When we cover racing, we tend to focus on the tricolours at Cheltenham, on the miraculous achievements of Willie Mullins or Aidan O'Brien, on the iron man will of AP McCoy, the big beast owners such as Michael O'Leary or Rich Ricci, or the characters, such as trainer Mouse Morris or bookmaker Paddy Power.
What we sometimes forget is that it's a bloody hard slog, especially for small owners that manage to catch a dream in a bottle. One such owner was Maura Gittins, who had the brilliant mare, 'Fayonagh', in training with Gordon Elliott. This horse was going all the way to the top before she sadly lost her life today, humanely killed after breaking her hind leg on the gallops in Meath.
'Fayonagh' was some prospect. She was probably a furlong behind at the start of the Champion Bumper back in Cheltenham in March and 13th at one stage towards the business end of that race, before sprouting wings that would put 'Red Bull' to shame to come from the clouds under jockey Jamie Codd and land the prize. She followed up with another success at the Punchestown festival and made an effortless winning debut over hurdles earlier this month.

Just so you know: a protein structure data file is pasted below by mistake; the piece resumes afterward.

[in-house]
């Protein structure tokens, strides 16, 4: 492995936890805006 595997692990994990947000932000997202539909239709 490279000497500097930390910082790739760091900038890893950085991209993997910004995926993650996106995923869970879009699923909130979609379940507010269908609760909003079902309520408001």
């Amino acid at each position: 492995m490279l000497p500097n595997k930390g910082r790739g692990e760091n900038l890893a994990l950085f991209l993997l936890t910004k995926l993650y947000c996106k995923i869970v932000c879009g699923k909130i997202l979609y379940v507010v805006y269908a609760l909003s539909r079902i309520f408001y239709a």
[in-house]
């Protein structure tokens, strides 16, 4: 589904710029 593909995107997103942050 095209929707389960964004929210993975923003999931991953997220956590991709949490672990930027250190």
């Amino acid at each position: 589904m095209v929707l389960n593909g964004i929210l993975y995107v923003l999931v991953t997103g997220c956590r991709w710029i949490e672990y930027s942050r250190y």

Elliott may have trained six winners on one day in Punchestown last week, but after losing another horse, 'Mega Fortune', in a fall recently, the lows may eclipse the highs for him right now.
Owners fork out a lot of money in acquiring a horse and training fees can average around €1500 a month, the price of a mortgage in some parts. It's so hard to compete with the big owners like Gigginstown and JP McManus, that when the dream materialises, it's hugely exciting for all concerned. That 'Fayonagh's' life is over is the cruel side of our game, the bitter against the sweet. Elliott described himself as 'heartbroken' today. He is. He most certainly is.